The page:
01 May, 2016

The ruins of Athens

This is not the first time I plagiarise the title of a book I like. In the present case my source of inspiration is the fabulous work of two french photographers Yves Marchand & Romain Meffre on what remains of Detroit's past glory. The Ruins of Detroit is a book I recommend to all photography lovers (and, while we are at it, their second book, Gunkanjima, is of the same high standard).

I am currently spending a few days of vacations in Greece, in the Athens area, and I happened to pass by some athletic installations that I knew very well from my competitive swimmer's past. I am talking here about the three swimming pool complex near the old airport of Athens.I was shocked to find out that all three of them have now been decommissioned with the signs of their deterioration visible even to a non specialist. 

That got me thinking about all the sports venues but especially for the 2004 olympic ones and, not being much of a photograph myself, I embarked upon a google search of recent testimonies of their fate.

The present post is not focusing on Athletics. In fact the Olympic Stadium which served for the Track and Field events is one of the rare that were spared. It is regularly used for football matches and thus it is rather well preserved. The same is true for the Panathenaic  stadium (the Καλλιμάρμαρο, the beautiful marble one, as it is commonly referred to in greek), a stadium that has hosted the 1896 and the, intercalatory, 1906 Olympics. 

Elsewhere the deterioration is heartbreaking. Somehow one could understand the abandonment of the Canoe/Kayak slalom centre, these disciplines being hardly practiced in Greece.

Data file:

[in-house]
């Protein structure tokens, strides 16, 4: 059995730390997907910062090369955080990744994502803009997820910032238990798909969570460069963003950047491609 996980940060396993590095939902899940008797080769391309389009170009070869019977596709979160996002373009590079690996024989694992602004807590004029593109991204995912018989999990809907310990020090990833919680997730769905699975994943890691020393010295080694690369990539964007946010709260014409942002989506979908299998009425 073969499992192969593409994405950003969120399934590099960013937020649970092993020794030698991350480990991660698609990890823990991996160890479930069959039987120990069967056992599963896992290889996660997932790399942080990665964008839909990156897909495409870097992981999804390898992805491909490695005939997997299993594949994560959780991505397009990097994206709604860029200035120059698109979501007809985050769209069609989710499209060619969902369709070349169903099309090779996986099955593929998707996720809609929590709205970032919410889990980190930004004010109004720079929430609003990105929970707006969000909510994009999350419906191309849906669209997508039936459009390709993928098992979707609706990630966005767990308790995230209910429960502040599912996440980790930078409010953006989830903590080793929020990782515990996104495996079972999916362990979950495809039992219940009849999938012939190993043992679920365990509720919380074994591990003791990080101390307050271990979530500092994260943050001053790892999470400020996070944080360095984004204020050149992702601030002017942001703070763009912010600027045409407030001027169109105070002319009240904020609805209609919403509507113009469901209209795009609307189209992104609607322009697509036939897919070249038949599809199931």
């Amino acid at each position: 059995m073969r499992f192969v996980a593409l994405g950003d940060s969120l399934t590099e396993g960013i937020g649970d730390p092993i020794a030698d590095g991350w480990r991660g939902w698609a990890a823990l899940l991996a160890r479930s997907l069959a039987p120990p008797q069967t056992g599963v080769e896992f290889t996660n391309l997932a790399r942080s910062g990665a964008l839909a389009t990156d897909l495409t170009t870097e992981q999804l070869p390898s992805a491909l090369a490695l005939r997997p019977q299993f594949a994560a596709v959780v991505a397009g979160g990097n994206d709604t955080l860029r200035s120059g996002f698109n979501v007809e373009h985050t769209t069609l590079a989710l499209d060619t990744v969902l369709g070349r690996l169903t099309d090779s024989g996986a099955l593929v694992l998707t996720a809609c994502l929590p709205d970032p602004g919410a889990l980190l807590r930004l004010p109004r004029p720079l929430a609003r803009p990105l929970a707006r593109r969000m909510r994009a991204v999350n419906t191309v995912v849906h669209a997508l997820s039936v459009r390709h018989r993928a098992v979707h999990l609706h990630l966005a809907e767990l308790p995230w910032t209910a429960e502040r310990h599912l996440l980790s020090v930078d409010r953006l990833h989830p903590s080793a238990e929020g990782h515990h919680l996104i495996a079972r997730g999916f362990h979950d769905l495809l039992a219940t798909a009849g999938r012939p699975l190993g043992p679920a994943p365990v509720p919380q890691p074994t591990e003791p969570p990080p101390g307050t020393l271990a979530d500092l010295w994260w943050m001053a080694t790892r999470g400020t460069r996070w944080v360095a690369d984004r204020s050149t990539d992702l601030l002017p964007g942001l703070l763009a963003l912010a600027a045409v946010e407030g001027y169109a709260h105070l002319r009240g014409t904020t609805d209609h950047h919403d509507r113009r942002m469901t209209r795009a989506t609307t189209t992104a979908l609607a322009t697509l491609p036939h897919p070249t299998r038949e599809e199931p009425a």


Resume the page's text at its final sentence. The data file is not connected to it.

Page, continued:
But how about Beach Volley? The greek feminine team has for years been among the world's best.

The diving pool at the swimming centre is also empty 

but fortunately the pools themselves (main and warm-up one) are still in use.

The same is alas not true for the swimming pool at the Olympic Village. In fact the village itself that was meant to provide housing to hundreds of families is now abandoned.

Seeing all this one is tempted to conclude that Greece should never have embarked upon the organisation of the Olympic Games. It is true that the Games have been an enormous waste of money, close to 10 billion euros. On the other hand they did play a role in accelerating the construction, among others, of the new airport of Athens and the new metro lines. Did they play a role in the current dramatic economic situation of Greece? I am far from been convinced about this. The organisation of the Games was associated to a period of "easy money", when the greek government could borrow without limit. While being in deep debt is never advisable and politicians cannot be excused for being naïve when it comes to money matters, my personal analysis does not put the blame exclusively on the governments that managed the country over the past 40 years. For me the dramatic proportions of the greek crisis are to be sought also in the absolute austerity imposed by the EU and the IMF, which literally ruined the greek economy, and the inflexibility of the ECB which has enforced an near-zero inflation on the eurozone.

In this general depression and given the proverbial lack of organisation of my compatriots it was inevitable that most olympic venues, and even more so the ones corresponding to sports not popular in Greece, would be left to their fate. But, I remember the enthusiasm and the national pride of people during the 2004 Games. I remember how even the nightmarish traffic situation in Athens had dramatically improved during the Games. I remember the fabulous opening and closing ceremonies. Now the witnesses of the glorious past are the olympic ruins of Athens.

Were the 2004 Games a hubris in the eyes of the Olympian Gods? My heart says no but my eyes do weep when I see what remains from that grandiose entreprise.

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